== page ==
Some observers have expressed concerns over China’s marine port expansion, given that it coincides with the launch of the country’s operations at its first overseas naval base in Djibouti on the Horn of Africa in 2017.
The potential for Beijing to repurpose Chinese-owned port facilities when geopolitical needs arise has also raised concerns. For example, China took over Sri Lanka’s Hambantota Port after the Sri Lankan government was unable to pay nearly US$13 billion in debt.
But Drewry’s Davidson notes that Europe is different.
“It is important to remember that in most cases, Chinese investors have bought terminals in ports, not entire ports. The port authorities – or landlords – remain owned by the governments of the countries involved, the only exception to this being COSCO in Piraeus. The majority of container terminal capacity in Europe remains owned by non-Chinese interests, as do virtually all of the port authorities.”
Linden adds that Europe is starting to institute safeguards. The EU recently created a framework agreement that allows other EU members to request “clarification” from an EU member approving foreign investments in port facilities. While not comprehensive, Linden says it is the first step in creating a more rigorous oversight system that’s needed and illustrates that Europeans are aware of the risks.
“In theory, China can decide how to expand its ports and terminals,” Linden says. “They have a plan to build a gigantic tourist facility in Greece. But the local Greek government has opposed that and has just blocked it. At the same time, Greek workers are finding out that – when a Chinese company takes over the port – it doesn’t help the local labour situation as much as they have hoped, because the company brings in a lot of their workers.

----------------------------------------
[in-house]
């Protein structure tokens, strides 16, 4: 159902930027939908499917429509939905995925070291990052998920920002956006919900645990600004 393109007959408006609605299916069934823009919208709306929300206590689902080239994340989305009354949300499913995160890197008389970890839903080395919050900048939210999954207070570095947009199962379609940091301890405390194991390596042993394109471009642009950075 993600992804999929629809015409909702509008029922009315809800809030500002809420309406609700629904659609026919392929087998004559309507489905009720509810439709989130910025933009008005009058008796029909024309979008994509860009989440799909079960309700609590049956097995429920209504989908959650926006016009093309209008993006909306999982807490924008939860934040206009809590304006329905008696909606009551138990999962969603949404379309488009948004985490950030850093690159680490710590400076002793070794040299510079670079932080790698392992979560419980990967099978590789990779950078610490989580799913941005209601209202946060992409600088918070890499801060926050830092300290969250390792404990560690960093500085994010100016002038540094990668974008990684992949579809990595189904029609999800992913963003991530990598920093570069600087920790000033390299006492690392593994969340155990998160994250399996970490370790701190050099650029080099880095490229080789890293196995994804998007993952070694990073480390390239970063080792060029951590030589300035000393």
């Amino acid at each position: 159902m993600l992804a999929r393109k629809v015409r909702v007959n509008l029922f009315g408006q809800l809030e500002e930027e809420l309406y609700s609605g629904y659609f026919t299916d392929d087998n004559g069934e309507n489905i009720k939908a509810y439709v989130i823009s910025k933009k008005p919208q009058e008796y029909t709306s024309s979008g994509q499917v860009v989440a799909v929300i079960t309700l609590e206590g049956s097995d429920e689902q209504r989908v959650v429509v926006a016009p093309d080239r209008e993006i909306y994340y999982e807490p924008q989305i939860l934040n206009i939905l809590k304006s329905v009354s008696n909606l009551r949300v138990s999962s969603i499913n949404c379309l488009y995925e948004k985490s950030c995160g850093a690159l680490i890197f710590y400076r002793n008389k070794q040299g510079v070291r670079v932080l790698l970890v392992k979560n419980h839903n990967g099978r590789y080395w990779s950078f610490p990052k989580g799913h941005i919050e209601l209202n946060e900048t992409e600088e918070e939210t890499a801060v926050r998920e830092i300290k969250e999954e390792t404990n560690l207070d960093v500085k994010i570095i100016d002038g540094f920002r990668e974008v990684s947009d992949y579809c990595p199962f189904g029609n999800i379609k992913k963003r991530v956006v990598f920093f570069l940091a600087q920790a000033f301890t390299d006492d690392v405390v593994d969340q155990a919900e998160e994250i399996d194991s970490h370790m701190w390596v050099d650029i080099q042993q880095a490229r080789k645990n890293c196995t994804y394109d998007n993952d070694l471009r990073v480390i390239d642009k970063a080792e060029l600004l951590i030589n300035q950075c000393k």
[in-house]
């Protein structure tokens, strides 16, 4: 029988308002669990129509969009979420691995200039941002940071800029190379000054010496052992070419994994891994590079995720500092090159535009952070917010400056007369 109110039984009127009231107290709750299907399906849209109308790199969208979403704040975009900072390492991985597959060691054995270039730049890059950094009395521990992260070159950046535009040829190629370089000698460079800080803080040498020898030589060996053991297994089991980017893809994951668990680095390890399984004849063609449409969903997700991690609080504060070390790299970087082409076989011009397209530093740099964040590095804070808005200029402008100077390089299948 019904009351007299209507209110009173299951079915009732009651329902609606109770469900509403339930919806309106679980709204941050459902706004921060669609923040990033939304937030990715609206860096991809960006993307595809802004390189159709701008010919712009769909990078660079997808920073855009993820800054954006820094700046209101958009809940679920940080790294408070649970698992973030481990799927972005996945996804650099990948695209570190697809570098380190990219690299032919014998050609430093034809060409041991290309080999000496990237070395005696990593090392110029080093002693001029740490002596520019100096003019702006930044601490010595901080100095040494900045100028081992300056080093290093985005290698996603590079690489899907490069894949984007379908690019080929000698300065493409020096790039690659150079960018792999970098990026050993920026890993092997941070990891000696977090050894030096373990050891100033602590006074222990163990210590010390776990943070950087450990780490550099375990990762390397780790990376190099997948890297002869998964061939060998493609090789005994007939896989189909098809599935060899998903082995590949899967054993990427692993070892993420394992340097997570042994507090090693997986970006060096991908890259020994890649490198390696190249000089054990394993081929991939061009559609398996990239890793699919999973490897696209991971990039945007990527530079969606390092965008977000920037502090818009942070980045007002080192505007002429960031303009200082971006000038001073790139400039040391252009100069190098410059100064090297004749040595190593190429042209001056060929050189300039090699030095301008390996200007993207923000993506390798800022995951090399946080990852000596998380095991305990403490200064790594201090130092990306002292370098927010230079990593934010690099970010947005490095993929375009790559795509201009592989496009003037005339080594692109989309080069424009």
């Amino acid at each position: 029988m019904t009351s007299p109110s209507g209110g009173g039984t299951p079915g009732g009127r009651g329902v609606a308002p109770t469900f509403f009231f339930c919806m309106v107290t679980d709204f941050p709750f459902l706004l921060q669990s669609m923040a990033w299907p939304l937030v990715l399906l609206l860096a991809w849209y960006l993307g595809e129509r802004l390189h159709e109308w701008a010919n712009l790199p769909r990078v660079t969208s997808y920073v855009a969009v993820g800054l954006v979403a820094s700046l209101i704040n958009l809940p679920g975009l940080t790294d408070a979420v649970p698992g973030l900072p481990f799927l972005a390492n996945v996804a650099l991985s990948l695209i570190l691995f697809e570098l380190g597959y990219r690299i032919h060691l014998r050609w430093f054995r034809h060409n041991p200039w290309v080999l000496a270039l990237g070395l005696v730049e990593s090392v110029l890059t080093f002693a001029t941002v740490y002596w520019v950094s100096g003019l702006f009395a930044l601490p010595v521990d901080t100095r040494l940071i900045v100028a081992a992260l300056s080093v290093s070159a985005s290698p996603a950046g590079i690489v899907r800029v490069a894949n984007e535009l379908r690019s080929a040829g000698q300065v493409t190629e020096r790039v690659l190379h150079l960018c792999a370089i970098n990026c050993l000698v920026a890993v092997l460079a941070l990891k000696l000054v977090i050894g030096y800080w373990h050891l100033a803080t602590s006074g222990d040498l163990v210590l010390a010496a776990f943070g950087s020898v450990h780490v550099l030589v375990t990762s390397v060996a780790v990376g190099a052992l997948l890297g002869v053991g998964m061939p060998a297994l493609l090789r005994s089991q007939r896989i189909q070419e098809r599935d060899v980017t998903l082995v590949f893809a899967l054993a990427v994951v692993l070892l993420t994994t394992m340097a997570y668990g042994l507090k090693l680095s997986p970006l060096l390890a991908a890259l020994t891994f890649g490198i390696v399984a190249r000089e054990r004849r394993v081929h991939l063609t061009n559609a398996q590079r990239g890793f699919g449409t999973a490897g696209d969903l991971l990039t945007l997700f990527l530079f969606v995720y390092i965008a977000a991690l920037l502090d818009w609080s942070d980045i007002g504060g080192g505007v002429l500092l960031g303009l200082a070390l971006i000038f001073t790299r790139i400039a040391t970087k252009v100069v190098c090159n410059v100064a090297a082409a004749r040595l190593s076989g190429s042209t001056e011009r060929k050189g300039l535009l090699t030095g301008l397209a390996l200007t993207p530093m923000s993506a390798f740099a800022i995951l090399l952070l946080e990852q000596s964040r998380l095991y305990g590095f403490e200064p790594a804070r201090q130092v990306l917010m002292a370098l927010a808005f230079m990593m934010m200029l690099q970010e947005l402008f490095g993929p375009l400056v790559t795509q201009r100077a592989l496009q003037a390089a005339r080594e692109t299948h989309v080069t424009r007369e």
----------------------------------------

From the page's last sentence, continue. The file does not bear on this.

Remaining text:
“Almost everybody I talked to when I was in Europe doing research on this knew about Sri Lanka. So I think there’s at least potential for pushback, because countries in Europe have alternatives.”
Regardless of more scrutiny, however, Linden and van der Putten both note that China will continue to harbour significant port acquisition aspirations – as much for the country’s own economic survival as for its international ambitions.
“If you look at Chinese growth rates, they have flattened out,” Linden says. “They need to keep selling, they need to keep manufacturing, and they need to get the best technology. And they now have a huge middle class that’s not going to be satisfied with a better chair or a basic car. That middle class now wants Italian and French goods; people want to travel to those countries themselves. The economy has to keep growing for the regime to keep people happy, so I would say the push factor is very strong.”
Van der Putten adds that, with the trade war erecting tariff barriers between North America and China, acquiring ports in countries that still have good access to both markets will be the new name of the game, because Chinese port acquisitions are often accompanied by additional infrastructure and industrial investments clustered around port facilities.
“One thing that has been a constant – and has accelerated because of the trade war – is the relocation of industry,” van der Putten says.
“Previously, there has been a very strong concentration of industry within China, and now there’s relocation from China to other countries … where export to North American markets is still not affected by the trade war. In this regard, this makes the shipping dimension more important.”